Memoir is a Fighter, Not Your Friend  

Vanessa Willoughby
 About the Writer
Split Lip Magazine

Vanessa Willoughby is an editor and writer. Her work has been featured in Bitch, The Toast, The Hairpin, Hazlitt, and Vice. She is the Creative Director for Winter Tangerine, an online literary and arts journal.

There is an overlooked advantage to writing memoir. Unlike the medium of a diary, the true intent of the memoir is not to conduct a literary magic act or preserve a memory like a wooly mammoth trapped in the unforgiving black mouth of a tar pit. Both the diary and the memoir are acts of personal confession, but the memoir utilizes vulnerability like a thumbprint, a miniature blueprint of behavior. Memoir demands nothing of the impulsive capture of fickle emotions, ropes in truth with chicken wire and leaves opportunity to fester in the sun, either to shrivel like skin soaked in bathtub water or bubble and blister. In memoir, we find other versions of ourselves, longfaced shadows who take refuge in the night. In memoir, we do not run from history. Although we may fear history, we do not even hope to change the past. In memoir, monsters can be trained.

The majority of the men that have crossed my orbit balk at the fierce beauty of memoir,write it off as an embarrassing and not particularly useful reflex of women who honor the habit of oversharing with strangers. They believe that there isn’t an art to the personal essay. They fail to understand that the memoir itself has always had its place in history, that words can make the world snap to attention and transform the voice of the narrator into a catalyst for rebellion. I went on one date with a “liberal” white guy who wasn’t too impressed with my writing oeuvre, especially my penchant for personal essays. He mocked my commitment to combating issues of racial injustices, called the act of writing as a form of protest completely useless, and wondered if I ever did any “real journalism.” Like so many of the white men who attempt to woo me in hopes of satisfying their obvious fetishes, he easily shrouded himself in the role of condescending father, hell bent on teaching his daughter the correct way to be human. Naturally, he viewed my anger as a temper tantrum, insisting that he was a good ally because he’d grown up on welfare and dated black women. He believed that he could speak for black people, was an honorary citizen of this inherited culture.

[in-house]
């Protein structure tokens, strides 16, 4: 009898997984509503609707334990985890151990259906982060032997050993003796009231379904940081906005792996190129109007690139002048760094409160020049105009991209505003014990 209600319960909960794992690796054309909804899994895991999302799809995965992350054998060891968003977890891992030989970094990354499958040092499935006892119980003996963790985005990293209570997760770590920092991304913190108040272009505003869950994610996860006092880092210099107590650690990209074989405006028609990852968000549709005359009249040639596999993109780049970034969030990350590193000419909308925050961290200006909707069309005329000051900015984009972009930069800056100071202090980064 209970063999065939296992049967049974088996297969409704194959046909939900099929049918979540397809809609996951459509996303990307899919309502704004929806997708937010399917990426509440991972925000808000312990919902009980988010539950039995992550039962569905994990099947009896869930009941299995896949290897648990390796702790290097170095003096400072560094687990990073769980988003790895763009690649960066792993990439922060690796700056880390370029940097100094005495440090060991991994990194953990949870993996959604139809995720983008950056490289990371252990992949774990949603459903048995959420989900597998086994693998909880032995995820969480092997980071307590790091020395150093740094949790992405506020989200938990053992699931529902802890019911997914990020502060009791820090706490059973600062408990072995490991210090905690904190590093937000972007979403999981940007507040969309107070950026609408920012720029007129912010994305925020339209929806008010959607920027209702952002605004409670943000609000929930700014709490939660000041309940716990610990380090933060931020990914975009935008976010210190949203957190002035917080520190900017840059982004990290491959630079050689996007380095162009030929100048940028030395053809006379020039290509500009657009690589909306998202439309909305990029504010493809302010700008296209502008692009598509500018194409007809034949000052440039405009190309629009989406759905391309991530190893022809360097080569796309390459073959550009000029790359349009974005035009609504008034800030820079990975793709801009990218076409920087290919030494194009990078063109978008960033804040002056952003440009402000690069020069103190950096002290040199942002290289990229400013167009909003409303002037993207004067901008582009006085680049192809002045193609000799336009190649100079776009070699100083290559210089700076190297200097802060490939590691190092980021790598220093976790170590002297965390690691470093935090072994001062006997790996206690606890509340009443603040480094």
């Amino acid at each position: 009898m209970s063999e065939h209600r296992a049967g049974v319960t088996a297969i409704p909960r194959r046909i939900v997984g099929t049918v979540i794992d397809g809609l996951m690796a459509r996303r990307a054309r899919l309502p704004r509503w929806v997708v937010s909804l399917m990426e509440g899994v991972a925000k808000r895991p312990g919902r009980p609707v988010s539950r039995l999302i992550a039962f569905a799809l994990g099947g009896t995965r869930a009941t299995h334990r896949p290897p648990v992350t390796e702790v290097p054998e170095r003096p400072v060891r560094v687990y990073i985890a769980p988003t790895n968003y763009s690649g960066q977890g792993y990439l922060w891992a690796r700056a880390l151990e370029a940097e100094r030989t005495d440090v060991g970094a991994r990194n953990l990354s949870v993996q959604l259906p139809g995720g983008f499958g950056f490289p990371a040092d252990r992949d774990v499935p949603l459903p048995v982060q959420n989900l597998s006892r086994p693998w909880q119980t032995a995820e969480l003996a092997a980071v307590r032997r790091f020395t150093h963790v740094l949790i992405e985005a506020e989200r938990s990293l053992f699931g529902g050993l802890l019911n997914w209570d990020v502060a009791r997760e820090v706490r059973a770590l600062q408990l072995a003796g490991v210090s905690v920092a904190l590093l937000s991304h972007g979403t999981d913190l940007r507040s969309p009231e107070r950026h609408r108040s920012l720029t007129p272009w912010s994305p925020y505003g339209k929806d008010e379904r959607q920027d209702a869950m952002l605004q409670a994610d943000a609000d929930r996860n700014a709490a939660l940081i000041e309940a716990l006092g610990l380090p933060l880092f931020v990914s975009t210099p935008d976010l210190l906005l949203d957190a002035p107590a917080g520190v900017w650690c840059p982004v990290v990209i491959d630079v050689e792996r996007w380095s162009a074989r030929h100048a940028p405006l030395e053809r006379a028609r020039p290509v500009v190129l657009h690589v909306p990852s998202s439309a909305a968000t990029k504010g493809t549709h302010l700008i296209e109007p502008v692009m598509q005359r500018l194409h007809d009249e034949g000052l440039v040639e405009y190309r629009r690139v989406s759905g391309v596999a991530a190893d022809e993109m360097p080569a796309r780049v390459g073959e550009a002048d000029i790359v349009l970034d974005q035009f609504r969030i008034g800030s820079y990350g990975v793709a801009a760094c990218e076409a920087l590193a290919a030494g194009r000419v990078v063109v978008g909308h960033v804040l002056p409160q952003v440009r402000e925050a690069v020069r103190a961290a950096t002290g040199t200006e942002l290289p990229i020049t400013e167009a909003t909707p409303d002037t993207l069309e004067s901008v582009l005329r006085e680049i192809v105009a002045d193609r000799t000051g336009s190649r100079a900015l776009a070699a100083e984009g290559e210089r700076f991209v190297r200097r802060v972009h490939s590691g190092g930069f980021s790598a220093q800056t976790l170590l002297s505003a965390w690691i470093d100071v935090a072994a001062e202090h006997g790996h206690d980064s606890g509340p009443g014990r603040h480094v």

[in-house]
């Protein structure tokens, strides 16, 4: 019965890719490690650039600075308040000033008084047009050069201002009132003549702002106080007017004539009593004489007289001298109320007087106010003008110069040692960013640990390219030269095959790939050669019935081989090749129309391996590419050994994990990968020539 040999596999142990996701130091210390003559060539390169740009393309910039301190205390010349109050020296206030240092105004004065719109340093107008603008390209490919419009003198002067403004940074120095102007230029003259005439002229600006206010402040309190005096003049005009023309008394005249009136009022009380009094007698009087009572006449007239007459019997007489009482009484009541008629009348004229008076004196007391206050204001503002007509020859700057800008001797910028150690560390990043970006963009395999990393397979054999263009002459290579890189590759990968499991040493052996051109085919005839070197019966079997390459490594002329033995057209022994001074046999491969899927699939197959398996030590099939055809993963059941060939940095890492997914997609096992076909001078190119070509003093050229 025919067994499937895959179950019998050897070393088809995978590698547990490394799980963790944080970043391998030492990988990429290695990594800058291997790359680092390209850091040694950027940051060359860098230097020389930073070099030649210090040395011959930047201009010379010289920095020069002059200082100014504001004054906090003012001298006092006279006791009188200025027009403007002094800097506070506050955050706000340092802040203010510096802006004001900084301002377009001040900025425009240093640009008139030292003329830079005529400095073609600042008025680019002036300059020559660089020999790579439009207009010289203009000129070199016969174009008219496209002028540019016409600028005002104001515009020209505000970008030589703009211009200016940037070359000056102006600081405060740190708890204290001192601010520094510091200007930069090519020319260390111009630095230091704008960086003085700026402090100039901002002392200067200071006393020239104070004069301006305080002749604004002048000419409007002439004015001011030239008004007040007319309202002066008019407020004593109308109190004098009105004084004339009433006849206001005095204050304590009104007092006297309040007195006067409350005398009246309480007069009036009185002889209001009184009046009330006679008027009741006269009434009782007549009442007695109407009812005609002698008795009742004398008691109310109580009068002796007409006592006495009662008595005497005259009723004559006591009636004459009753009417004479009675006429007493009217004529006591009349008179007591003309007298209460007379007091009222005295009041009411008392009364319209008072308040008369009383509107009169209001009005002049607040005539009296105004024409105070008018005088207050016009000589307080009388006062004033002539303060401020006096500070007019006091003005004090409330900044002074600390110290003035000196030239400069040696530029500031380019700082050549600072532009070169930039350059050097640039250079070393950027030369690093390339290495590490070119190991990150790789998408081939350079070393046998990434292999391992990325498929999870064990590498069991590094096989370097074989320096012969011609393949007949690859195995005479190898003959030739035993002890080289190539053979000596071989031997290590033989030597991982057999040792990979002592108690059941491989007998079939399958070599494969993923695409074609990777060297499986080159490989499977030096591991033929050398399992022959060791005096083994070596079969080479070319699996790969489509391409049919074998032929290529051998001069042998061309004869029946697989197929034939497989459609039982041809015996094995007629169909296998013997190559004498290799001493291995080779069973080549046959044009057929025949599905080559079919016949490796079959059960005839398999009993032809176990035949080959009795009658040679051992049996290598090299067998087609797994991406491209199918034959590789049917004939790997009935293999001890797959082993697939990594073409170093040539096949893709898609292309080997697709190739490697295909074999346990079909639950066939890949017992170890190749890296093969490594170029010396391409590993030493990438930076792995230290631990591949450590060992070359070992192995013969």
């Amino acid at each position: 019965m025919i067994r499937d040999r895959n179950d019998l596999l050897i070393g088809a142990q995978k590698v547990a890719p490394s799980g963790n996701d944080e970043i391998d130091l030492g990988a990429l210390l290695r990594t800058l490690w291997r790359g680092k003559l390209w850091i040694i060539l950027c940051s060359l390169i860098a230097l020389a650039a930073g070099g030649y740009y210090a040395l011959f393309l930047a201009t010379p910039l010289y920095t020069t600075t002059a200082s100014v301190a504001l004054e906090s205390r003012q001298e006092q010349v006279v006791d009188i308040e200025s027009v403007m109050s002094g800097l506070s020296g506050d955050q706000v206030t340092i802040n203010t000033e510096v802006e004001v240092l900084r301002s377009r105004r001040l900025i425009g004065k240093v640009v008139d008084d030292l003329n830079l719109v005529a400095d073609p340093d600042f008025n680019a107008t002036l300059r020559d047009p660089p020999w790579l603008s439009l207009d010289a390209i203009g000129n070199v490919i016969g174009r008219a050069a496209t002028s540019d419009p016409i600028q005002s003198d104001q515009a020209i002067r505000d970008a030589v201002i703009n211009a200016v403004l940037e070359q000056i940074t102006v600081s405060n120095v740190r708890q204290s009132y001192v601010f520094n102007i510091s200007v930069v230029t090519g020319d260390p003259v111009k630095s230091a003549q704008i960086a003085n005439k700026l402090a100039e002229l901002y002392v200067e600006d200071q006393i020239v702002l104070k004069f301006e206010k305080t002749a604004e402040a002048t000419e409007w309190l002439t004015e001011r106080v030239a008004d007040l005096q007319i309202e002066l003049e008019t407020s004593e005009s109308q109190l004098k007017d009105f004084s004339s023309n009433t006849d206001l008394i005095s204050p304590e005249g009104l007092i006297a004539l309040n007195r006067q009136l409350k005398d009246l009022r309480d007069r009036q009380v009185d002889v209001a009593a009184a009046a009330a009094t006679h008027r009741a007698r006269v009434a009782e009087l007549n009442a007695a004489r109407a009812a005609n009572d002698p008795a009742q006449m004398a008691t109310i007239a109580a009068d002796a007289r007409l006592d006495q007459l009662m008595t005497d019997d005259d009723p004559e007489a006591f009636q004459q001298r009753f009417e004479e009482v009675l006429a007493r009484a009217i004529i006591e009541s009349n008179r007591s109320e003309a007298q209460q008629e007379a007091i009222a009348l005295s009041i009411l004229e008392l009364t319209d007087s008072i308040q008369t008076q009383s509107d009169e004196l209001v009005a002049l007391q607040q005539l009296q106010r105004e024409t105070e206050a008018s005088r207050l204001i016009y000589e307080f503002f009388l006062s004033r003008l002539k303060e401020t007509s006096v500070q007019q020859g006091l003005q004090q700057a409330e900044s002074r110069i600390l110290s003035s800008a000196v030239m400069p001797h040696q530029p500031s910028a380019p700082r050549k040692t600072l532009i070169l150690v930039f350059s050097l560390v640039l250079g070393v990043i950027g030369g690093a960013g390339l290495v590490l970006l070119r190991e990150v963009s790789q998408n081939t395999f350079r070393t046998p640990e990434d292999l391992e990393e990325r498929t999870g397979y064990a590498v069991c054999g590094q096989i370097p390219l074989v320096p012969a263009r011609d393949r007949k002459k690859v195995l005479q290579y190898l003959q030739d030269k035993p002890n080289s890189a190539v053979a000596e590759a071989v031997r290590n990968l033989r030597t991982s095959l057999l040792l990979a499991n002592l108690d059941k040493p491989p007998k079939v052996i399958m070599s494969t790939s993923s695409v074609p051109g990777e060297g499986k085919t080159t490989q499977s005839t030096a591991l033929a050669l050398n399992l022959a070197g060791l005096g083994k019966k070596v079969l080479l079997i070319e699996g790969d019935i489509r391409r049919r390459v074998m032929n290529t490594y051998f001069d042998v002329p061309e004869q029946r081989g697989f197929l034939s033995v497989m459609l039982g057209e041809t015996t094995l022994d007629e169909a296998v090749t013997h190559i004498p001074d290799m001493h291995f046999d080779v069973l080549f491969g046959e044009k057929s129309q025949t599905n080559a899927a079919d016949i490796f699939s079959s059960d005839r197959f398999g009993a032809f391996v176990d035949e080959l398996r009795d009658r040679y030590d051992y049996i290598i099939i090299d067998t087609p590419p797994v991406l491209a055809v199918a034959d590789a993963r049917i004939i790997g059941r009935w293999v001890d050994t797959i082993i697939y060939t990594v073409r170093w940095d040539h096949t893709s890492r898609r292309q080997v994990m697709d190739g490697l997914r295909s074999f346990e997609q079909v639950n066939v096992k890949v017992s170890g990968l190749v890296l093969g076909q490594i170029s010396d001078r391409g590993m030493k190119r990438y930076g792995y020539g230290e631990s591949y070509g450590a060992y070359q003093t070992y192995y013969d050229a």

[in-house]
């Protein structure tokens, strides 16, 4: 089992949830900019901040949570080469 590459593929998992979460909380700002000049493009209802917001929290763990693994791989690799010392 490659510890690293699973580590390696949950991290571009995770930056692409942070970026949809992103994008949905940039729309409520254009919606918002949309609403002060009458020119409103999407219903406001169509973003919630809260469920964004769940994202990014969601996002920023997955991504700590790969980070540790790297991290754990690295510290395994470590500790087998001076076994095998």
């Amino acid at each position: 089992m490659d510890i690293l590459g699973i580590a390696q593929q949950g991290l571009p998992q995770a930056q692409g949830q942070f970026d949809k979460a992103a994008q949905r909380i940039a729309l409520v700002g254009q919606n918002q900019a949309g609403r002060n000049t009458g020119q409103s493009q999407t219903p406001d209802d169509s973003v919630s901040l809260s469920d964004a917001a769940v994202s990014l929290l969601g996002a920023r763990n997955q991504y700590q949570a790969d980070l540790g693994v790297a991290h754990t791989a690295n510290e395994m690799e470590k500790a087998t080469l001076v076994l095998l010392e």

Without memoir, the voices of these white men would erase the realities of black voices. This man mocked the Black Lives Matter movement, called it worthless, accused me of being a racist for wholeheartedly identifying as problack. The movement was started by black women, largely through social media. I have to wonder if this man would have the same critiques if BLM were started by men. I wonder if he loves(ed) Occupy Wall Street because it is the hollow allegiance of the hypocrite and the twofaced,these white men who don’t trust lives that refuse the white gaze. Growing up, I wasted too much time and effort on wanting to fit in, in being absorb by the monolith of the American mainstream. A force that said I was hopelessly ugly with my frizzy, coarse,thick curls, my brown skin almost as dark as my daddy, my Negro nostrils, my obvious Otherness. My Filipino mother thought America was a great, big melting pot and didn’t mind that melting meant to be whitewashed. I spent so long being ashamed, fixating on self-induced asphyxiation.

For a young black woman who chooses to wrangle the personal into one smooth package, a testimony beyond the singleserving, it is a stiletto blade to the jugular of patriarchal white supremacy. In a way, slave narratives are necessary works that predate icons such as Alice Walker and Maya Angelou. In a period of white supremacy that legally and lawfully denied black people with the ability to read and write English, slave narratives were a radical form of protest, wielding power over the terror of racism and bigotry. These texts literally gave a voice to the silenced and dehumanized. It is now 2016 and the memoir has not losts it purpose for black women writers. White supremacy still exists, still takes the lives of black women without much afterthought. Memoir can serve as a bonfire or a hatchet, can provide a face to brutality.


Maya Angelou said, “History, despite its wrenching pain, cannot be unlived, but if faced with courage, not not be lived again.” I do not engage with memoir, either through writing or reading the lives of others, in order to indulge in the mourning of what cannot be undone. Unlike the voracious appetite of white supremacy, memoir cannot be swayed by manmade racial hierarchies. In fact, memoir prefers the souls of the underground, for they are the only ones who can survive roots sown in seasons of trauma. Memoir easily sings anthems of phoenixes who rise from ash and people with wings strapped to their backs who get too close to the sun. History knows that memoir can forgive, but will never forget.